Primaeval forest once covered most of Europe. This is the ultimate landscape without humans. Do nothing, and, after a succession of different vegetation types, eventually, an entirely natural forest will grow. Nearly any other landscape is to a certain extent man-made.
Most forests are nowadays managed for wood production. Even when they are fantastic and have an entirely natural species composition (like many Slovenian forests), the really old trees are scarce and there are too few dead trees. Meadows are very man-made: they are there because of farming. True, some meadows are highly important for flowers and butterflies, which would otherwise be restricted to wind fell clearings and barren. rocky slopes, of which would even only live in other, far away areas. Rivers can be natural, but few are. And really natural rivers largely flow through natural forests. Mountain areas can also be natural, and then they are largely covered with forests. Even the tree-line high up in the mountains would often be at a higher altitude without the efforts of past farmers, who cut trees to create additional summer grazing. Bogs can be very natural also, and some extensive bogs are natural areas with few trees. But, such areas are almost gone from Europe and the remaining parts tend to be managed to keep trees from growing there.
Primaeval forests have become very rare in Europe, but there are still more than you might think. Some are naturally protected because they grow on steep slopes. Others became hunting reserves for past royalty and were spared for this reason. Mostly, they are relatively small patches of forest, which are surrounded by larger expanses of managed forests. These are among the best-kept secrets of European nature.
Forest is by no means the same everywhere. The great Bialowieza Primaeval forest is dominated by Oak, Lime and Hornbeam. Montane Primaeval forest in Central Europe has many coniferous trees: Spruce, European Larch or even Arve, a pine-species which few are familiar with. Slovenian primaeval forests mostly have Beech and Silver Fir predominating. This confused me in the beginning. I know Bialowieza very well and in this forest, there are dead Oak trees everywhere. So, I searched for forests with many dead trees in Slovenia as well. Wrong. Beech decays much faster than Oak and Silver Fir may live very long indeed. Because of this, Slovenian Primaeval forests can have way fewer dead trees compared to Bialowieza. But, there are still many more dead trees than in a production forest.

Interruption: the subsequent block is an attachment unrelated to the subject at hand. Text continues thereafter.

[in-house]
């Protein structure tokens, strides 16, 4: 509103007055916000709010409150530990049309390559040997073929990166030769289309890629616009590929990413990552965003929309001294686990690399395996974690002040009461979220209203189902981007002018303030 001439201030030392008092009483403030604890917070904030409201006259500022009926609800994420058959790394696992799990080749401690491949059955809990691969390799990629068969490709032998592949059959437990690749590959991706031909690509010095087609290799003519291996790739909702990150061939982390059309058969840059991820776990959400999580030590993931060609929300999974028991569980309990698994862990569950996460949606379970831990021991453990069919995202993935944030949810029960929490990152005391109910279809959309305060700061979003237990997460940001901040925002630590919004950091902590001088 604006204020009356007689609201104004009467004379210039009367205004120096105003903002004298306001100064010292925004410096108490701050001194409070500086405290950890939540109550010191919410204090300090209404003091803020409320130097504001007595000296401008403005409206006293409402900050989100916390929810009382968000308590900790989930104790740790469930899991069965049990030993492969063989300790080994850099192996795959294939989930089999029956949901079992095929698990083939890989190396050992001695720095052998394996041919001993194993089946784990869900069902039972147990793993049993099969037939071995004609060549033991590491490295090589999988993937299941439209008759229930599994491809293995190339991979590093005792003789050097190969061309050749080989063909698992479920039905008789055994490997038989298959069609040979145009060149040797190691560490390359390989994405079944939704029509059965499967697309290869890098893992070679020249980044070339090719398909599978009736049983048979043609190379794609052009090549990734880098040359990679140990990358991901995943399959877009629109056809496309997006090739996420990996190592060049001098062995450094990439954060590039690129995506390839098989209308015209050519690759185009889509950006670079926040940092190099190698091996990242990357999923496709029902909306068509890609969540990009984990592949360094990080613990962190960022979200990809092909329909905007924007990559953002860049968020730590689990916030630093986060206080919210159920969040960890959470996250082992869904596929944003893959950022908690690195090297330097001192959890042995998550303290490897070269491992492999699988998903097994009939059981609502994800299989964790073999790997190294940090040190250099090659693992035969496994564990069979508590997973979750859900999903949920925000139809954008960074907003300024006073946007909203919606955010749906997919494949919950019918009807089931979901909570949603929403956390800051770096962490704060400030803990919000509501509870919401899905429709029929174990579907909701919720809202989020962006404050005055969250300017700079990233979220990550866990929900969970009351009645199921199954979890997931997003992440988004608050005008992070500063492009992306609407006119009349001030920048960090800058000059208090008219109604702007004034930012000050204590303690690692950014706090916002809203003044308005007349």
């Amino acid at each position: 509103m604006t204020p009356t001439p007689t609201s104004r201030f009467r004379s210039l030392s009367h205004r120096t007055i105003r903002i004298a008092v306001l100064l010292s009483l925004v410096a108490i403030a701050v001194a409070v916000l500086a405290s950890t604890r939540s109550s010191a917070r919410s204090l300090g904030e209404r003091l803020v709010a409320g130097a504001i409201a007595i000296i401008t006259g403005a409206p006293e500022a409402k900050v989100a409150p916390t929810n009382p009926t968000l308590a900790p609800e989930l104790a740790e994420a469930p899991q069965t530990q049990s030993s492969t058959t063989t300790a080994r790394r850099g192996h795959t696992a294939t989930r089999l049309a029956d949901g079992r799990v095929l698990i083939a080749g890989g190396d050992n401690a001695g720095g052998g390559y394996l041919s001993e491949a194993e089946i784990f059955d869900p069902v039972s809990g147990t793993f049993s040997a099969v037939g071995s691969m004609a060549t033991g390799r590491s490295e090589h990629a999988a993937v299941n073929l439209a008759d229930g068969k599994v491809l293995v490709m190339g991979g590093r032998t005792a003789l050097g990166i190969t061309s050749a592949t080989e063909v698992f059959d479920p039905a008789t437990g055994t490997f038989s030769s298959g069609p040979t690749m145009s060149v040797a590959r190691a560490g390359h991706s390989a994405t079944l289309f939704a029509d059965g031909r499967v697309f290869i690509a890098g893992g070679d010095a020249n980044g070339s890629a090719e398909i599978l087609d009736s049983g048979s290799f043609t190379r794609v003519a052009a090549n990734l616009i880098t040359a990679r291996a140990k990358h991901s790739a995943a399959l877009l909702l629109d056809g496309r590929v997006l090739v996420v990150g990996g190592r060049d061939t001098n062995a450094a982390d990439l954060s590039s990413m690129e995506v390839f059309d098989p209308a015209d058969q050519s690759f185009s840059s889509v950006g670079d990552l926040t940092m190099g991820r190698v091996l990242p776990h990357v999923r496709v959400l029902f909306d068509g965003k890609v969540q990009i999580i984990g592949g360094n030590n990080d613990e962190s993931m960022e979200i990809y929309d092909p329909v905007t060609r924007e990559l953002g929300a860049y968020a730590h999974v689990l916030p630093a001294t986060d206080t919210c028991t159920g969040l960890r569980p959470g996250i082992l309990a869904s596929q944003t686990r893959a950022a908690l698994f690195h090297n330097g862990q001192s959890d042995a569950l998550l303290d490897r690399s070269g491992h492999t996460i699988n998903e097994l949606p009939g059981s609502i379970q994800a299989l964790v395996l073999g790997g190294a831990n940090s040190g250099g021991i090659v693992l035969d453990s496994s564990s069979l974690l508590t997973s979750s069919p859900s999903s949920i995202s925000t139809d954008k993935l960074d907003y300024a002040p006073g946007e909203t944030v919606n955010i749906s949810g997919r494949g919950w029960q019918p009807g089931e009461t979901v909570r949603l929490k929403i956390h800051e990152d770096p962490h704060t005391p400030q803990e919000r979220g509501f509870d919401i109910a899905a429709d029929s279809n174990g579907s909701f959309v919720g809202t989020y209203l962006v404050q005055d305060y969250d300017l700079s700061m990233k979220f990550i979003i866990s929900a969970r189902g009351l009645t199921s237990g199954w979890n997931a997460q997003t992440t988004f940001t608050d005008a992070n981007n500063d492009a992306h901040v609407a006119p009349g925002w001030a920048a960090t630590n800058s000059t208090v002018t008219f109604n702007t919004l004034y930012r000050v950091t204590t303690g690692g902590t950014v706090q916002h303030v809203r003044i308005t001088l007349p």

So, how do you recognise a Primaeval forest in Slovenia? Well, for a start there are very few or no paths. Paths are mostly man-made and there should be no visible human impact, right? Second, the species composition has to match with the site. This usually means mixed forest and also many age-classes of trees standing right beside each other. Thirdly, dead trees are staying right where they are so there are standing and lying dead trees in many places. Fourthly: human access is either very limited or outright prohibited. Foresters mark the borders of forest reserves with a double blue-painted bar on rocks and trees. When you see this: keep on the paths. And keeping on the paths means that you look into the forest reserve from the edge. That is usually good enough because a path along a forest reserve is often situated in a buffer zone. Such a buffer-zone means that it actually is managed as primaeval forest + there is a path. So, the difference is negligible and you see the real thing.
Primaeval forests are places without human impact. If we would visit them, we would definitely influence them, even when we take only pictures and leave only footprints. So, a visit is a no-go. However, these places are fantastic as they give a true impression of the ultimate natural world. So, we do the best we can. We take you to the edge, which means to unpaved roads and marked trails from where we can peep in. This is not second best: what you see and experience is the real deal. And, at the same time, we don’t touch it. There are several forest reserves where we occasionally go to, depending on the place, we sometimes contact local specialist guides to join as well. This way, you have the best experience and the best, first-hand information. If this sounds good, drop us an email and we’ll take you there.
Written by Paul Veenvliet, 13.10.2018